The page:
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Labour accused of ‘misleading’ voters in key Gwent seat

A Welsh Labour leaflet produced for the 2024 UK general election with a pledge to recruit more teachers (Pic: Supplied)

LABOUR has been accused of “misleading” voters in a key Gwent seat by making promises on issues the Welsh Government has responsibility for. 

Leaflets promising to “cut NHS waiting lists” and recruit new teachers have however been defended by Monmouthshire candidate Catherine Fookes who said both are among the “biggest issues” for voters and a central to her party’s campaign. 

Catherine Fookes is the Welsh Labour councillor the Monmouth Town ward on Monmouthshire County Council (Pic: Supplied)

Conservative candidate David Davies, who is aiming to hold on to the Monmouthshire seat he has represented since 2005, under the challenge from Ms Fookes, a county councillor for Monmouth, branded the election material “misleading”. 

Mr Davies, who is the Welsh secretary in the UK Conservative government, said: “The UK Labour Party know full well that the Welsh Labour government have controlled our NHS, schools and rivers since 1999. 

“They’re trying to con the people of Wales by claiming they can sort river pollution and cut NHS waiting lists. It’s appalling that they’re deliberately misleading the public by claiming they can improve the NHS and other devolved areas, when Welsh Labour have failed to do so after 25 years.” 

A Labour leaflet in which Parliamentary candidate Catherine Fookes pledges “quick access to NHS appointments” (Pic: Supplied)

River pollution has been a high profile issue in Monmouthshire with concern at the declining quality of the rivers Usk and Wye.  

Former Undertones singer, and river campaigner, Fergal Sharkey, who is behind the Stop the Sh*tshow campaign, highlighting water pollution, met with Ms Fookes in Monmouth and gave her his backing as part of his support for the Labour Party. 

Candidates were also asked what they would do to address river pollution at a hustings in Abergavenny when Mr Davies described the issue as “completely devolved” to the Welsh Government.

He said it shouldn’t be a “political football” and recognised the Welsh Government is attempting to address it, though he disagreed with some approaches including on agricultural pollution. 

Devolution of powers on water quality and water and sewerage has been a piecemeal process and the provision for some powers to be transferred, to Cardiff, was only approved in 2017. 

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Plaid Cymru candidate Ioan Bellin said, at the hustings, full powers related to sewage still need to be transferred to Wales.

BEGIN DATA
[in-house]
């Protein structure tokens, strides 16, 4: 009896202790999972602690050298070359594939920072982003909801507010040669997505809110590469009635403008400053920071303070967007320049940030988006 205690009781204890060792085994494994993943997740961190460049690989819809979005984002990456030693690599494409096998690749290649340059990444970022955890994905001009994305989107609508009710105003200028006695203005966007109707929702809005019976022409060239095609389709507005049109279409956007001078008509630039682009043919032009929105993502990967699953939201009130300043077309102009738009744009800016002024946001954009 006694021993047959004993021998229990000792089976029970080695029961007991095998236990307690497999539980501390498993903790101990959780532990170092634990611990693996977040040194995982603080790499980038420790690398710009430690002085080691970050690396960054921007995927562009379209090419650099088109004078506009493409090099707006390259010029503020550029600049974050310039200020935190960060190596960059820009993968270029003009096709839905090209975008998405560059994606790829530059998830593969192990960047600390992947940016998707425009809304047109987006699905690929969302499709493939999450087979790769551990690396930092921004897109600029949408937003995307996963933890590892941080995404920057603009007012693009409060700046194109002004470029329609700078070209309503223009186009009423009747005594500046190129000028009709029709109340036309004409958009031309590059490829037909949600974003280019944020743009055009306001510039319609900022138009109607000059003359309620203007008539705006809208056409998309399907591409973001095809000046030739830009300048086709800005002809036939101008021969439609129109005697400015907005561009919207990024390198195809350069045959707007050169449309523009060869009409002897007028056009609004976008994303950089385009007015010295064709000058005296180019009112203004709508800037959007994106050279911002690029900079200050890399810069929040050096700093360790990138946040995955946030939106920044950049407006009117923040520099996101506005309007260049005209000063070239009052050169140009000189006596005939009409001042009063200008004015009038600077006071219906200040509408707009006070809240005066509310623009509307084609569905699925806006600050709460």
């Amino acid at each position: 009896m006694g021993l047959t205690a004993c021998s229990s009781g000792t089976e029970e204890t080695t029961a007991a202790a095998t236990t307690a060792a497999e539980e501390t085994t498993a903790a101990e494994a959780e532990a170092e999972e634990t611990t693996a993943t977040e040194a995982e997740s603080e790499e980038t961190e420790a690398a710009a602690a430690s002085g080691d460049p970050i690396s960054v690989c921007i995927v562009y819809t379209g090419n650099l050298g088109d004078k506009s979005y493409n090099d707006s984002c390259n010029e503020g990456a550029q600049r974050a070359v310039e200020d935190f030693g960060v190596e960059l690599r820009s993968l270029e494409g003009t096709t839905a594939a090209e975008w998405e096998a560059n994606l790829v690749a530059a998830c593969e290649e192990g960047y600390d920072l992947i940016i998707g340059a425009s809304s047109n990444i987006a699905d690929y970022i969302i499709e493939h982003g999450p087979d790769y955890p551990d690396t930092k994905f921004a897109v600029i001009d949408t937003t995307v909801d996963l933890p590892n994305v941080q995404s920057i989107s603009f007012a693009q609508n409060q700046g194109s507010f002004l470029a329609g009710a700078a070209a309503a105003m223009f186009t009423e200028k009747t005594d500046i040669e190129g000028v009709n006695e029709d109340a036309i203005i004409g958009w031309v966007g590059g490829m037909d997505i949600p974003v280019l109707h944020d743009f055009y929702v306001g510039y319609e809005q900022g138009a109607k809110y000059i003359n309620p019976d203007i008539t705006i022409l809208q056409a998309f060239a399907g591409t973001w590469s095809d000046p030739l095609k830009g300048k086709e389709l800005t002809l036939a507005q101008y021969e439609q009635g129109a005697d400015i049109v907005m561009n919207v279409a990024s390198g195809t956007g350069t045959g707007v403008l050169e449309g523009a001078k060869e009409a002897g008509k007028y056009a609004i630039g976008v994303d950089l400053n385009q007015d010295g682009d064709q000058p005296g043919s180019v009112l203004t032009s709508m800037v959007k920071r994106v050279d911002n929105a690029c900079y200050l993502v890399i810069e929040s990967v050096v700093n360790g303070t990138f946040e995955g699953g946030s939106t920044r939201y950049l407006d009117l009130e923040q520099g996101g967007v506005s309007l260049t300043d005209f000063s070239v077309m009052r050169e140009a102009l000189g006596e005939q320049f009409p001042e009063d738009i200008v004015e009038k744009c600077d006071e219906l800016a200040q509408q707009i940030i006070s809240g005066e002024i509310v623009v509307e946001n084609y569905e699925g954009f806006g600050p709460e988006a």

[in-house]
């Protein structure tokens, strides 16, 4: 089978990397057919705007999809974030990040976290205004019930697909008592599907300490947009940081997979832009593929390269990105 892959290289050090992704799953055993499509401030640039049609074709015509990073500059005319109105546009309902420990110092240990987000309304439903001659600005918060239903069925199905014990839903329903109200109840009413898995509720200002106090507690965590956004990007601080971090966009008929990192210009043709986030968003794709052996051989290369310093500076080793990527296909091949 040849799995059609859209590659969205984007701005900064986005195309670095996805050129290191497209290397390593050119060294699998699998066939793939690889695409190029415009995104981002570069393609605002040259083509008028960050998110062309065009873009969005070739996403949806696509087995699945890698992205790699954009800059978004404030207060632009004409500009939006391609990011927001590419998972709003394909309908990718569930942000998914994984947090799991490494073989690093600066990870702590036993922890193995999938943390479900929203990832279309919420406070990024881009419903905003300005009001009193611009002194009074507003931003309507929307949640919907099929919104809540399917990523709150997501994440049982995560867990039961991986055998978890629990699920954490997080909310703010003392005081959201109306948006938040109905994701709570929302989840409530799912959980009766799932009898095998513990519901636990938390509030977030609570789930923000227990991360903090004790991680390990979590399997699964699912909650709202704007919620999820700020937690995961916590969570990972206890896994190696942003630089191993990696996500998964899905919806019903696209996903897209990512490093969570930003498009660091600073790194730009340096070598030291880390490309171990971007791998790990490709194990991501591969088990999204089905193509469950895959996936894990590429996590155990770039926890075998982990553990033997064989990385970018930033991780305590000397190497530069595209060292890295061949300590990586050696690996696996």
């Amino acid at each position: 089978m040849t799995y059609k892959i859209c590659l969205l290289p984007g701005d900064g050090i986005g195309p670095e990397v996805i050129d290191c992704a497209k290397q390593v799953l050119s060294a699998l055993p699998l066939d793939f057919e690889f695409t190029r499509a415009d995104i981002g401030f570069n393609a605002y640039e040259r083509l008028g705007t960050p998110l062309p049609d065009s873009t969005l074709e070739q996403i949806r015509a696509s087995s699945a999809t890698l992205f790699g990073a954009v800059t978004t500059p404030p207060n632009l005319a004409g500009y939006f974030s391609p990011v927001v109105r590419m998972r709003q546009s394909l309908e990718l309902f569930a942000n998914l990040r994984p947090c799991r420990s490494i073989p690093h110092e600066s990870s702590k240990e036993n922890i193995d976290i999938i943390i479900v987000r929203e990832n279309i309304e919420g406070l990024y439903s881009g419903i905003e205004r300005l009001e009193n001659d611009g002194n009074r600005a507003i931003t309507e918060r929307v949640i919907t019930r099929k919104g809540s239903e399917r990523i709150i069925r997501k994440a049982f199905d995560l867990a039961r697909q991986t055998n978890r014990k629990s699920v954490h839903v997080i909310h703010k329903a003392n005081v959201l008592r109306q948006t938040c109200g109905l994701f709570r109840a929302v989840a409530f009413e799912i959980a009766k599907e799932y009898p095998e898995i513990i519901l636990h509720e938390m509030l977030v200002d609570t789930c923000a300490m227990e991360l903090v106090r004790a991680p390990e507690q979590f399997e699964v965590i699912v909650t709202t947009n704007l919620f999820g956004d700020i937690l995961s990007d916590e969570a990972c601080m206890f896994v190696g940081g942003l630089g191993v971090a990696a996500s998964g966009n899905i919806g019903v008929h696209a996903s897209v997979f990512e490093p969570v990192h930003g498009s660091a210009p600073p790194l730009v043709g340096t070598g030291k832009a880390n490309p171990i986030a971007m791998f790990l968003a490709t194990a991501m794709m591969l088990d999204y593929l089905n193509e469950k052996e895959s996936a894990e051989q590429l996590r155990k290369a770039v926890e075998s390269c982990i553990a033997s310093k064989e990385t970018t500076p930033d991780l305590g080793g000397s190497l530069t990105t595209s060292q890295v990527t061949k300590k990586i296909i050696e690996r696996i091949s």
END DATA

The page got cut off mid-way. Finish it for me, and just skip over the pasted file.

He told the Local Democracy Reporting Service the Labour government in Cardiff has dragged its heels on the issue but said, if Labour forms the UK government next week, there will be no room for disputes over responsibility. 

Mr Bellin said: “By next week we will have a Labour government on both sides of the border so my hope is that they won’t blame each other and just get on with cleaning up our rivers.” 

Conservative Mr Davies also defended his focus on devolved issues, having said at the outset of the campaign he would highlight Labour’s record in Wales. 

He said: “Keir Starmer has stated Wales, and the Welsh Labour government, is ‘our blueprint for the rest of Britain’ so it is only right to scrutinise what they’ve done to public services in Wales.” 

He also said he is “absolutely, very happy to defend” the Tory record over the past 14 years and “the last five years I’ve been a minister”.

He said Labour’s attacks on the Conservatives’ management of the economy didn’t hold up as he said European Union countries have faced similar problems and claimed Britain has had a stronger recovery. 

Mr Davies, who holds a 9,982 majority from 2019 when the seat didn’t include areas in the south west of the county, said: “Anyone with a smart phone or access to a laptop and five minutes to spare can look it up, please don’t take my word for it but check it out themselves.”

David Davies, Conservative candidate for Monmouthshire (Pic: Supplied)

Ms Fookes said health and education are a “key part” of Labour’s offer to people in Wales and the UK. 

She said: “This is just another desperate attempt to deflect attention away from 14 years of Tory failure.  Health and education are two of the biggest issues that people face every day and are both a key part of our offer to people in Wales and across the UK. 

“We can turn the page on Tory chaos if we have two Labour governments working together, investing in health and education and growing our economy. That’s what change looks like.”

A letter addressed to voters from Catherine Fookes that promises Labour will “cut NHS waiting times and clean up our rivers” (Pic: Supplied)

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